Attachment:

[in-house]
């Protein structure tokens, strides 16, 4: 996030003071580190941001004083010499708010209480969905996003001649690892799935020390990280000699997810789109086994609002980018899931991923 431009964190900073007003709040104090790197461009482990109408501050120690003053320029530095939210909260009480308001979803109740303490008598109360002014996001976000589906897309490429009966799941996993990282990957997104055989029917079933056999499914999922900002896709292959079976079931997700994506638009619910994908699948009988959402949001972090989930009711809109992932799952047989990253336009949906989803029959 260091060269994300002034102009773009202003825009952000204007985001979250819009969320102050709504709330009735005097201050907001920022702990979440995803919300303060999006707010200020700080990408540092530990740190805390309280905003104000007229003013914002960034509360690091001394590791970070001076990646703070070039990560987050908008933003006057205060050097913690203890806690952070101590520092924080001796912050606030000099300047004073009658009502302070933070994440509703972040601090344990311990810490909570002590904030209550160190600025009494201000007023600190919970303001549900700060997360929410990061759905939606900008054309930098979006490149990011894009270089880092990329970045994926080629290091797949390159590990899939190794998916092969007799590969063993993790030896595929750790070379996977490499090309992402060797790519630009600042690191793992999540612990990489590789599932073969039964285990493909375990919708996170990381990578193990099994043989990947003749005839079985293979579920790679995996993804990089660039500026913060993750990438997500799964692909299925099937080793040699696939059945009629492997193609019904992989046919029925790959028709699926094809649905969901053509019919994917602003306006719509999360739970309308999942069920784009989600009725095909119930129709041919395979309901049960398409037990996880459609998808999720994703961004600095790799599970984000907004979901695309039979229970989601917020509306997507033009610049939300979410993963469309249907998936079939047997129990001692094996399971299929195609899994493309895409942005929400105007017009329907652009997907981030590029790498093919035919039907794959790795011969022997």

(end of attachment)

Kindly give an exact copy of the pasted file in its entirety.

[in-house]
């Protein structure tokens, strides 16, 4: 996030003071580190941001004083010499708010209480969905996003001649690892799935020390990280000699997810789109086994609002980018899931991923 431009964190900073007003709040104090790197461009482990109408501050120690003053320029530095939210909260009480308001979803109740303490008598109360002014996001976000589906897309490429009966799941996993990282990957997104055989029917079933056999499914999922900002896709292959079976079931997700994506638009619910994908699948009988959402949001972090989930009711809109992932799952047989990253336009949906989803029959 260091060269994300002034102009773009202003825009952000204007985001979250819009969320102050709504709330009735005097201050907001920022702990979440995803919300303060999006707010200020700080990408540092530990740190805390309280905003104000007229003013914002960034509360690091001394590791970070001076990646703070070039990560987050908008933003006057205060050097913690203890806690952070101590520092924080001796912050606030000099300047004073009658009502302070933070994440509703972040601090344990311990810490909570002590904030209550160190600025009494201000007023600190919970303001549900700060997360929410990061759905939606900008054309930098979006490149990011894009270089880092990329970045994926080629290091797949390159590990899939190794998916092969007799590969063993993790030896595929750790070379996977490499090309992402060797790519630009600042690191793992999540612990990489590789599932073969039964285990493909375990919708996170990381990578193990099994043989990947003749005839079985293979579920790679995996993804990089660039500026913060993750990438997500799964692909299925099937080793040699696939059945009629492997193609019904992989046919029925790959028709699926094809649905969901053509019919994917602003306006719509999360739970309308999942069920784009989600009725095909119930129709041919395979309901049960398409037990996880459609998808999720994703961004600095790799599970984000907004979901695309039979229970989601917020509306997507033009610049939300979410993963469309249907998936079939047997129990001692094996399971299929195609899994493309895409942005929400105007017009329907652009997907981030590029790498093919035919039907794959790795011969022997």